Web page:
- Let the children’s ideas and interests guide what will be explored on your trip.
- It may take some fast thinking, but you are the expert, the holder of knowledge. Use it to transform the experience.
- Chaperones – enlist your chaperones to participate in the excursion. Instead of having the adults just watch the group enlist them along the tour to teach an activity, share a story or song.
- Create a bag of resources – bring along on your tour items for the group to investigate. Creating a bag like this may take some time and thought, but it will add so much to your experience. For example, bring along some binoculars, sketch pads, or items that represent the animals or objects you are examining. Fill your bag with textures or faux fur that mimics the zoo animal’s skin or fur and a piece of rope for measuring out an animal’s length. Books or a short story to read. Blank paper and pencils to write important discoveries down.
The Field Trip
You as the tour guide – You are familiar with what needs to be taught and you are the expert. You can lead the tour as you have always done it by going from exhibit to exhibit sharing facts, asking questions and pointing things out OR you think about how a storybook, a song, a movement activity, or some props could take a tour to a whole different level.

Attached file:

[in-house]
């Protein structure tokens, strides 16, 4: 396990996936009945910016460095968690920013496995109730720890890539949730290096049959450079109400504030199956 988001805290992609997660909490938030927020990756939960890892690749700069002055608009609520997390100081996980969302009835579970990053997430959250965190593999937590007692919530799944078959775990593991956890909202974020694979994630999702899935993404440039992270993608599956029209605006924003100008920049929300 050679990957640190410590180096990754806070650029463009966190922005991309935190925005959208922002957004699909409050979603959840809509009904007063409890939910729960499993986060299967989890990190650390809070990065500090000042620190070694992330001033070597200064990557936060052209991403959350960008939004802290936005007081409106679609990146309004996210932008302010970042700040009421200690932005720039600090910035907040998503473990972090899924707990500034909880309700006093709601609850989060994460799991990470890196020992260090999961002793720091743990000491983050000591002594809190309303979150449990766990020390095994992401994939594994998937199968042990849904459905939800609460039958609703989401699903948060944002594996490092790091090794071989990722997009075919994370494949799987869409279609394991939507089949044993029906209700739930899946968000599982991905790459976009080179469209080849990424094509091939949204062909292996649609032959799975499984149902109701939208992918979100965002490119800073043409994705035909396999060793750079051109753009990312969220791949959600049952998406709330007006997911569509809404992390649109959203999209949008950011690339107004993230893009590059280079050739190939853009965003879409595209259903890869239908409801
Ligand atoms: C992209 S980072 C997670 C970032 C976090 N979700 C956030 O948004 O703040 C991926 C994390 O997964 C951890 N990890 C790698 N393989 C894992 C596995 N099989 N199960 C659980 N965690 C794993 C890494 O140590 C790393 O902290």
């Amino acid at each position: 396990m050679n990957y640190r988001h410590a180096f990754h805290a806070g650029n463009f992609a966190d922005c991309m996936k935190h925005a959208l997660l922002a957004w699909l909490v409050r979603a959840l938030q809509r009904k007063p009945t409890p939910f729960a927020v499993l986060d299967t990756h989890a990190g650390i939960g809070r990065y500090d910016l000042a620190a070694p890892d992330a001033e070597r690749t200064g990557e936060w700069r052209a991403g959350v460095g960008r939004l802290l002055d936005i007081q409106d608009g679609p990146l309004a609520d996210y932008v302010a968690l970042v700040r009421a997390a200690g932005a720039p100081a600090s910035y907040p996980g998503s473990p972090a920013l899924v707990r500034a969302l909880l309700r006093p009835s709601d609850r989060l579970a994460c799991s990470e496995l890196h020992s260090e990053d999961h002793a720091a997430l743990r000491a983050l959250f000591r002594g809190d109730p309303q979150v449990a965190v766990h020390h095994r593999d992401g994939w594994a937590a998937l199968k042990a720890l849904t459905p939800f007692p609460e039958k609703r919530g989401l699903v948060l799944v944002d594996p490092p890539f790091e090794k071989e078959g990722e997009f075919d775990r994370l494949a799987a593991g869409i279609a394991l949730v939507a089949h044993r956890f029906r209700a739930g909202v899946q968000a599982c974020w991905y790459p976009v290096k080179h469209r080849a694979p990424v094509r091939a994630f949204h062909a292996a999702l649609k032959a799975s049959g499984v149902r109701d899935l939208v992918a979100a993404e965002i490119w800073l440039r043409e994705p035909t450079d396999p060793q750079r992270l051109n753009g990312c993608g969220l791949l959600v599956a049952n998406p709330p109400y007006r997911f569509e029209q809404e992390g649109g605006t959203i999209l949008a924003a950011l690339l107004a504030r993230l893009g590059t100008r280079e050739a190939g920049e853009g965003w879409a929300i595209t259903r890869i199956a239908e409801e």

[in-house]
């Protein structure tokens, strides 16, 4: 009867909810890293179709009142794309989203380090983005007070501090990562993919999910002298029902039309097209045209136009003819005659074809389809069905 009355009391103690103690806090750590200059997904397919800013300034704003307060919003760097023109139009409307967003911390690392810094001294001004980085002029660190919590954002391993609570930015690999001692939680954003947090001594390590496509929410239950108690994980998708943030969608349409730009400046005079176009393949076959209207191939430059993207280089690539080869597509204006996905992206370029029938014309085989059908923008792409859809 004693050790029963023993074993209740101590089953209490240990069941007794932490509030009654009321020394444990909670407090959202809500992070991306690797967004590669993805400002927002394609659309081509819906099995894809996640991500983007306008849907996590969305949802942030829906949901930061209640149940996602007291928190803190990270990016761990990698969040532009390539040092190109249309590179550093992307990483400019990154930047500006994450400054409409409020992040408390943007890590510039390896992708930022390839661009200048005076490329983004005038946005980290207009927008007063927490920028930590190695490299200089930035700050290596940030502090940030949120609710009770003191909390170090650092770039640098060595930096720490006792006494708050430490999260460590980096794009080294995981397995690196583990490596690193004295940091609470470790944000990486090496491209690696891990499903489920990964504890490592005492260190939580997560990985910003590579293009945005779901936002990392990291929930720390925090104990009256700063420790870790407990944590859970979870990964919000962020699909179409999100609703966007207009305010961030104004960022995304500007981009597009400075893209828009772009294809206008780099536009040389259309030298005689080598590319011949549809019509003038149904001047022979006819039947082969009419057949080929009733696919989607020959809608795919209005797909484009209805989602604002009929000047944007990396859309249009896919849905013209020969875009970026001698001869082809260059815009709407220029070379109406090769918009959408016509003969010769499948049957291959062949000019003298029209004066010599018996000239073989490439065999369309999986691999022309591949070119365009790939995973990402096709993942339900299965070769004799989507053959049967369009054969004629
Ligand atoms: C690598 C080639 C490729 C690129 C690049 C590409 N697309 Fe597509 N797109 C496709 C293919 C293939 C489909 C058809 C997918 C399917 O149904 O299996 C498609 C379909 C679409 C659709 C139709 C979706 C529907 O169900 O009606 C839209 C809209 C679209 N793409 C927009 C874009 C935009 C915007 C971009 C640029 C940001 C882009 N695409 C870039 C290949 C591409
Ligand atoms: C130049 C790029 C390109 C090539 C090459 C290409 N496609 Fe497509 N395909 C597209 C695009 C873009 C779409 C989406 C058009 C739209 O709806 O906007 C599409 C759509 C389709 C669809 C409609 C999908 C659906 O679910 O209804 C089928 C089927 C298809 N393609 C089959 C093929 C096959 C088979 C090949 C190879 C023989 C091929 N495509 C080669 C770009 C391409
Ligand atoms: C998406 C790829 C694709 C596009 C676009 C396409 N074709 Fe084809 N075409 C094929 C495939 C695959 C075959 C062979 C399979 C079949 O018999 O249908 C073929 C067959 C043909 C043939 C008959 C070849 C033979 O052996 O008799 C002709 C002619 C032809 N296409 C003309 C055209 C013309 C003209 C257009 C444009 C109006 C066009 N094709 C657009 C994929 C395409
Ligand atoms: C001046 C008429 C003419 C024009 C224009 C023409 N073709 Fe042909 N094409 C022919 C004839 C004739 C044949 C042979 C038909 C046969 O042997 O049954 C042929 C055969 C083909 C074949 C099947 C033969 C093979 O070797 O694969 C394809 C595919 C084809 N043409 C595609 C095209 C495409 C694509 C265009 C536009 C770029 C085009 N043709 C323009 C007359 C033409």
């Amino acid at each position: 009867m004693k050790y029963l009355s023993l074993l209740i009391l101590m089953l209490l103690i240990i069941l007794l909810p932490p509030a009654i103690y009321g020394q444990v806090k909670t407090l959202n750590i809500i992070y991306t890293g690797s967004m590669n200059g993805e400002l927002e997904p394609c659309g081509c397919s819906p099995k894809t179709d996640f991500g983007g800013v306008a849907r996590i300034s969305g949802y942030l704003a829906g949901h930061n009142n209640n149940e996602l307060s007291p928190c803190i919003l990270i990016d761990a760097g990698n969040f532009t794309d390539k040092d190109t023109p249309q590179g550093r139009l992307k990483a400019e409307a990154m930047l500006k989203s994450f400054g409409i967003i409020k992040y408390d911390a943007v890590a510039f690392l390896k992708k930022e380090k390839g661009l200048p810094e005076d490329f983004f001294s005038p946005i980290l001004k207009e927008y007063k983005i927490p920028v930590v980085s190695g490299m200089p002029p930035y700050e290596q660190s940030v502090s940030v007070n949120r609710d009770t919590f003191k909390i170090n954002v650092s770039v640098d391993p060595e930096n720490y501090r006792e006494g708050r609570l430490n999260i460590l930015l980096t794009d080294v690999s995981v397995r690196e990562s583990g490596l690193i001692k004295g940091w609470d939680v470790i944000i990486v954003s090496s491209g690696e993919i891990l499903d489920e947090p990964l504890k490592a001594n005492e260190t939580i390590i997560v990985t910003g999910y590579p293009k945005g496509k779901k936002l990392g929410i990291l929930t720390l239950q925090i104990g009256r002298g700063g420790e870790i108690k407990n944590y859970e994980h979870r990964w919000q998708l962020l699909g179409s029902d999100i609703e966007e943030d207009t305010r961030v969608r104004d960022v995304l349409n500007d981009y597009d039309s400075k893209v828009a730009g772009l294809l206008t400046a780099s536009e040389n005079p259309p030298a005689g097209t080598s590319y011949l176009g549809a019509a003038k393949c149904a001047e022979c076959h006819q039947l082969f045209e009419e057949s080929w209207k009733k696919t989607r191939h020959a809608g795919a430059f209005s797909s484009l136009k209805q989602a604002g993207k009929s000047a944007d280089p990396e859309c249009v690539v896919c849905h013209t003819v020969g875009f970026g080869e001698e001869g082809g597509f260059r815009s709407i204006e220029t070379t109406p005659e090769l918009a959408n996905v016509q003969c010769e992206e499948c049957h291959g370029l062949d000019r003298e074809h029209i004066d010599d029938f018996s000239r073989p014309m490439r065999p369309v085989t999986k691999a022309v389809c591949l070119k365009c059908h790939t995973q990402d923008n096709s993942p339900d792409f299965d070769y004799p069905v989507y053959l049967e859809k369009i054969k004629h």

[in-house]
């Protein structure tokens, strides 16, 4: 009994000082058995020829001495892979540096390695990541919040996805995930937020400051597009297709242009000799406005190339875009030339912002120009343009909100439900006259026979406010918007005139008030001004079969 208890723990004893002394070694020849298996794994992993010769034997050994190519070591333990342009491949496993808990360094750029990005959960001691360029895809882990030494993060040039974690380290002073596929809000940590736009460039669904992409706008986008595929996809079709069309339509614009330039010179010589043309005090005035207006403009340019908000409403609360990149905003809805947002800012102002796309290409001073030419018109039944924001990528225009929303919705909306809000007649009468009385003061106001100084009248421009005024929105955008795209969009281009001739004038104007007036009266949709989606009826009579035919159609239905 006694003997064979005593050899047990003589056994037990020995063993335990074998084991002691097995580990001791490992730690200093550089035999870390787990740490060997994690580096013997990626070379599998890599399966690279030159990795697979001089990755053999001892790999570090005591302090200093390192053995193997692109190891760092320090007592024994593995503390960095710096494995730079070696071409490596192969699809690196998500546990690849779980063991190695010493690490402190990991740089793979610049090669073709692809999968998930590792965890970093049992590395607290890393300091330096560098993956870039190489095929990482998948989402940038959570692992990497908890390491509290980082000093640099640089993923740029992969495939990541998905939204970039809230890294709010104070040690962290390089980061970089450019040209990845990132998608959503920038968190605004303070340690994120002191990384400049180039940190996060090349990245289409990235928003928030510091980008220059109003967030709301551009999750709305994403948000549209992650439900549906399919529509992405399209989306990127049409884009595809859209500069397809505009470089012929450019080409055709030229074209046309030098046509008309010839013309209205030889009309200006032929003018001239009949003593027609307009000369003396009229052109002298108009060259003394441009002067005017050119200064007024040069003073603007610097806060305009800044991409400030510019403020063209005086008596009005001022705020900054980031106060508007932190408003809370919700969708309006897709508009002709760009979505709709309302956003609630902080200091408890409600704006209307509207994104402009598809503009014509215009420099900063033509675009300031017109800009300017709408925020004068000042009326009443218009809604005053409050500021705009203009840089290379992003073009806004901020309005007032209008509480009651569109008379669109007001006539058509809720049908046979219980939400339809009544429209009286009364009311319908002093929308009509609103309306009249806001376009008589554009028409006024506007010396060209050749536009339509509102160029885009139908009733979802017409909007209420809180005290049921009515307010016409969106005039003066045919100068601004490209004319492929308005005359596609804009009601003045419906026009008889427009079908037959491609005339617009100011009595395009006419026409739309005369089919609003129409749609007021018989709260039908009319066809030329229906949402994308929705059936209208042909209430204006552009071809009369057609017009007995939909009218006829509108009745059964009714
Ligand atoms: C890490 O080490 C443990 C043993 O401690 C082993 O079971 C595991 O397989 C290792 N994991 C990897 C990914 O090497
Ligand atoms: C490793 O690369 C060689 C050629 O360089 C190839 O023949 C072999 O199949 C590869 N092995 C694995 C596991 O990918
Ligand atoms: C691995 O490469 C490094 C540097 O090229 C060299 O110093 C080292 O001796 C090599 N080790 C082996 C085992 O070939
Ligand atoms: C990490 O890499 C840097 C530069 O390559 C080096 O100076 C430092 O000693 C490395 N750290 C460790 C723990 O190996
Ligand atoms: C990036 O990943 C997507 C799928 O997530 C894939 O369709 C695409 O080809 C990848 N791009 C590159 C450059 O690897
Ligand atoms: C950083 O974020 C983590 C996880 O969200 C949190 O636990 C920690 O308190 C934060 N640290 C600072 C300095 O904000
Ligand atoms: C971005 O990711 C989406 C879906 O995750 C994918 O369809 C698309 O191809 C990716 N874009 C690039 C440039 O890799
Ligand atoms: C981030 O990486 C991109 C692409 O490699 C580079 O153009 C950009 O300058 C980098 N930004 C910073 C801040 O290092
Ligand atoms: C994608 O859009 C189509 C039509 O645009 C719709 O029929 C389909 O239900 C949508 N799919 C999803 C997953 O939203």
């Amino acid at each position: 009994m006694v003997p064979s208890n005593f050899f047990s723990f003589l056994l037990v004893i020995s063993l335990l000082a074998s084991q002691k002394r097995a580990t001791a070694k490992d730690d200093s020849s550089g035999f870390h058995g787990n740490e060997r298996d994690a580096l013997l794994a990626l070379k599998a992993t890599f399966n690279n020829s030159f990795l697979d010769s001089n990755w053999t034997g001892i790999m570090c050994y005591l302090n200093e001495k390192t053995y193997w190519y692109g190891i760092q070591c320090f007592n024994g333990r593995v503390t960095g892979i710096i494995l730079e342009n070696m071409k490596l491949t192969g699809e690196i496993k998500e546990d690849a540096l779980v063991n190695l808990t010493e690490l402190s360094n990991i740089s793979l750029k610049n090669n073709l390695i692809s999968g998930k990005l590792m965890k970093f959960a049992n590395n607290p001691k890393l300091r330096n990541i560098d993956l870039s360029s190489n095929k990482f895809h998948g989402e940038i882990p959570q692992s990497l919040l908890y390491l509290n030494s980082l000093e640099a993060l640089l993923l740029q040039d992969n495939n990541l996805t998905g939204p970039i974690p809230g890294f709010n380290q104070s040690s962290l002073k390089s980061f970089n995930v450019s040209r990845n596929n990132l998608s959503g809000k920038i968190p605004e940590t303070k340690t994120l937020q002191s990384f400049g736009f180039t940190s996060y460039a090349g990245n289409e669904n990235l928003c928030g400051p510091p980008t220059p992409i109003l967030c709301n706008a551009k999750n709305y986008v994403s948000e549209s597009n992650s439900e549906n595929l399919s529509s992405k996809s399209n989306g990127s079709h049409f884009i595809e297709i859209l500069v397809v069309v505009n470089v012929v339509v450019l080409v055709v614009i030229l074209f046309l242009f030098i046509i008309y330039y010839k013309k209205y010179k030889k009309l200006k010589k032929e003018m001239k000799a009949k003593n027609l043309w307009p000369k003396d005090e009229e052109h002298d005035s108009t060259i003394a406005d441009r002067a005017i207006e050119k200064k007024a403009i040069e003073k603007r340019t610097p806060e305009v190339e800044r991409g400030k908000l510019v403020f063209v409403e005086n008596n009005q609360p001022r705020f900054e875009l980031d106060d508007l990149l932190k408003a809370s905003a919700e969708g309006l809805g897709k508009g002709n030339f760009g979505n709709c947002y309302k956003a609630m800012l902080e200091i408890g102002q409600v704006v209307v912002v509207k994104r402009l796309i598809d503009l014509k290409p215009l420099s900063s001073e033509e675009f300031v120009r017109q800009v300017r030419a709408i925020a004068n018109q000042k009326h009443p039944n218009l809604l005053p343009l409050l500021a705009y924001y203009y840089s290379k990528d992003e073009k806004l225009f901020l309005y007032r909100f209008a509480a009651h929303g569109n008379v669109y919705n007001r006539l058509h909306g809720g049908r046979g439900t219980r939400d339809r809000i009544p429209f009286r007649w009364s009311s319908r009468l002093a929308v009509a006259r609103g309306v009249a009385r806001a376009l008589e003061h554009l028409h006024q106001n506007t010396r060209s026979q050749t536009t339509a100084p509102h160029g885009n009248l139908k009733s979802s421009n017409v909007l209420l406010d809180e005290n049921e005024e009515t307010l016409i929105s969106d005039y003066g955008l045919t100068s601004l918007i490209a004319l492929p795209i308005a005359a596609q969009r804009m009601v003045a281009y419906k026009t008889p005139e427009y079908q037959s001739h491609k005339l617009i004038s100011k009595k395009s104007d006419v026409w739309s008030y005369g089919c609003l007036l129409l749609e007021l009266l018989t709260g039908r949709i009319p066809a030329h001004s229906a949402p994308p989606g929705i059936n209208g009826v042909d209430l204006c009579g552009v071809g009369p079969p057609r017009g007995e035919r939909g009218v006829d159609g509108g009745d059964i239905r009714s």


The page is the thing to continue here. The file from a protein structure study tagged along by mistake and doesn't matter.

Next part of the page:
Quote: Do not try to satisfy your vanity by teaching a great many things. Awaken people’s curiosity. It is enough to open minds, do not overload them. Put there just a spark. If there is some good inflammable stuff, it will catch fire. Anatole France, as quoted in the Earth Speaks
- Set the Scene – Enroll your children in becoming researchers, zoologists, botanists, art historians or naturalists during the tour. Pose questions to the group as they explore so that the excursion is focused, directed, and relevant to what is being learned in the classroom and their interests. Lean toward open- ended questions, such as list, describe, why, or explain instead of closeended questions, such as what is this? or who painted this picture? Stop along the way to check in and hear what they are learning, discovering and finding out.
- Bag of Resources – As you explore the art museum, zoo or botanical garden, pull out the items you have brought in your resource bag. Have your class look through the binoculars, a small picture frame, biofact, collect seeds in a collecting bag, examine an insect under the magnifying glass, and feel a swatch of faux fur. These items will add the experience, provide children with opportunities to increase vocabulary, make connections, reinforce prior knowledge, learn new things, and make the excursion more memorable.